Aladdin and his Wonderful Lamp
Marina Theatre, Lowestoft
> Marina Theatre, Lowestoft
Well, it began promisingly enough with a very Rank Films man with a gong opening the first act.
Although the Lowestoft Players are amateurs, we have come to expect quality semi-professional shows.
Sadly, Aladdin isn't one of them. The jokes fell flat and are worse than those found in Christmas crackers, and the sound levels were all over the place – either too loud or singers sounding as if they were inside a container.
The first act truly made me wish it was "all behind me", yet to quote another cliché, it's like the curate's egg – "good in parts".
And the good parts turned out to be excellent – especially the second half of the show.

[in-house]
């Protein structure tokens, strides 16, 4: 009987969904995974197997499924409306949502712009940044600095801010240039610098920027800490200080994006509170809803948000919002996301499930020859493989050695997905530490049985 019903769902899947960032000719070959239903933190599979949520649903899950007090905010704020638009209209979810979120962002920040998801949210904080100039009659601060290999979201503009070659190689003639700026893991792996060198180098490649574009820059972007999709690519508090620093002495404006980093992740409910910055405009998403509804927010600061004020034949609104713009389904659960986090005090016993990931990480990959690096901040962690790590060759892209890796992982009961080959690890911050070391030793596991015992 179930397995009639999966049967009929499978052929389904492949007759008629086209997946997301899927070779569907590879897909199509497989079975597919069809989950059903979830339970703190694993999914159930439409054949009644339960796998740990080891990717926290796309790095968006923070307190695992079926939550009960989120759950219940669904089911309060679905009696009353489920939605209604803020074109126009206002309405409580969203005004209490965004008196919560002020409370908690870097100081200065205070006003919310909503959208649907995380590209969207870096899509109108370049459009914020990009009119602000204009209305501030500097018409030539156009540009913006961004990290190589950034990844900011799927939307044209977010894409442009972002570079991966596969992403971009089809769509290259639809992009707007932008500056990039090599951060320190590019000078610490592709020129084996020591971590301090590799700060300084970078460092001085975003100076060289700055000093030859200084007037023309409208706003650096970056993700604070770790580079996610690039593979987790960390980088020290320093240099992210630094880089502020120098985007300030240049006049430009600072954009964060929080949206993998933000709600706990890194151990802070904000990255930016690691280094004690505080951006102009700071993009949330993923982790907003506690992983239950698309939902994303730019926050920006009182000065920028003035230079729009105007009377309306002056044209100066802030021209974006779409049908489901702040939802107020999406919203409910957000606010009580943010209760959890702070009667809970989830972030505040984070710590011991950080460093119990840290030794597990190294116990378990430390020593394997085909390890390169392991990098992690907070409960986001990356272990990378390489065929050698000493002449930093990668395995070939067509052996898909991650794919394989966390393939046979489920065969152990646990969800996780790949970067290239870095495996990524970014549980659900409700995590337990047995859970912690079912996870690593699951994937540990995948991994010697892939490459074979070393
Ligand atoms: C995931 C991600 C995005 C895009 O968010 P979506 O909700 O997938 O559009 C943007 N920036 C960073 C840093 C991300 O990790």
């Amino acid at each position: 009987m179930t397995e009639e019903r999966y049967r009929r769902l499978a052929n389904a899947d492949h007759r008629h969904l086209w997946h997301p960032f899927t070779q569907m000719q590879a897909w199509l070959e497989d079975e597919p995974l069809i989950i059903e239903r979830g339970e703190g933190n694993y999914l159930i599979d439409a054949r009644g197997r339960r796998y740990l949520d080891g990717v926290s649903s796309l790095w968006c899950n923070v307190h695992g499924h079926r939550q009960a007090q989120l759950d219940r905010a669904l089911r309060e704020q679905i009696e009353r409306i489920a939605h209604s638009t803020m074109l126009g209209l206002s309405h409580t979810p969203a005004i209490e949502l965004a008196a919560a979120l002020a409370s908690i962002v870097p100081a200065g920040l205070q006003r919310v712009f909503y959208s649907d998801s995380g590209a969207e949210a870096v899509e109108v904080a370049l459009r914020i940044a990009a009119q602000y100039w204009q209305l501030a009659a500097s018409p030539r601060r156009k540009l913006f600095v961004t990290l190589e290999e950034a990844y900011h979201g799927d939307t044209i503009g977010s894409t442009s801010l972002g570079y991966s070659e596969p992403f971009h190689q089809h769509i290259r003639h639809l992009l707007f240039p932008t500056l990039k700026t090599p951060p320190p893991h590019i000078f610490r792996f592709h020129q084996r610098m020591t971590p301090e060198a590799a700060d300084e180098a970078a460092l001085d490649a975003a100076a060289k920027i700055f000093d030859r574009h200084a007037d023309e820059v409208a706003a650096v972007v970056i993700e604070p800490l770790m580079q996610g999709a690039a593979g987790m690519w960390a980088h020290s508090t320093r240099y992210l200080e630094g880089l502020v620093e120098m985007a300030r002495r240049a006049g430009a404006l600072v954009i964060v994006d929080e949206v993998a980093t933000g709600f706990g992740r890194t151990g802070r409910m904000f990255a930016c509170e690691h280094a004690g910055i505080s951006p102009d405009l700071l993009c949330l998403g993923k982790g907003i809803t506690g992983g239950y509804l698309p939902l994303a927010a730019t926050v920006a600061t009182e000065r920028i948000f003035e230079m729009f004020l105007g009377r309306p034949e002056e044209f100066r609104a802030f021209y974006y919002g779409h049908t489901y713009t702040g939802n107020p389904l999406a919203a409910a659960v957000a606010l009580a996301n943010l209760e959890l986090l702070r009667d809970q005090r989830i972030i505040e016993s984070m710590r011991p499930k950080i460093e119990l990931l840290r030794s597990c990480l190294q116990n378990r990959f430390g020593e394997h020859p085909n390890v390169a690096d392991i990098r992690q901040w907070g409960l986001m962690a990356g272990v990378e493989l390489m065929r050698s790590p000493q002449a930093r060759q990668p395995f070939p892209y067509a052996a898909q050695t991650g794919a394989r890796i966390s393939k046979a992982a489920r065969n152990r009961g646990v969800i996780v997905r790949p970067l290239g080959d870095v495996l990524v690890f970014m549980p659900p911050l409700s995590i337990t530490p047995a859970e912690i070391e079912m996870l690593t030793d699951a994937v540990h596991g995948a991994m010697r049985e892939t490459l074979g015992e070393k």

- 1 Screams of daughter run over by her dad heard by murder jury
- 2 Vehicles worth £50k stolen from Royal Norfolk Show
- 3 New fishing tackle shop has 'amazing opening day'
- 4 Couple who transformed old mill into unique new home put it up for sale
- 5 New headteacher appointed at village high school
- 6 Plans for 13 new homes near historic former railway line
- 7 Former professional dressage rider died in four-vehicle motorcycle crash
- 8 Primary school left without governors after mass walkout
- 9 Man killed 96-year-old bystander in road rage crash
- 10 Some of the best pictures from day two of the Royal Norfolk Show
The best scenes were Widow Twanky and Wishee Washee's Mayhem at the Wheel and the Magic Flying Carpet Ride, which worked exceptionally well.
The best laugh of the evening – the unveiling of Justin Hawkins, lead singer of the Darkness, as the new statue in Lowestoft's Station Square – came in that scene.
The whole cast put in creditable performances with On the Beach and Summer Holiday.
Special praise goes to the youngsters of Wishee's gang, especially the tiniest, who sang and danced their hearts out.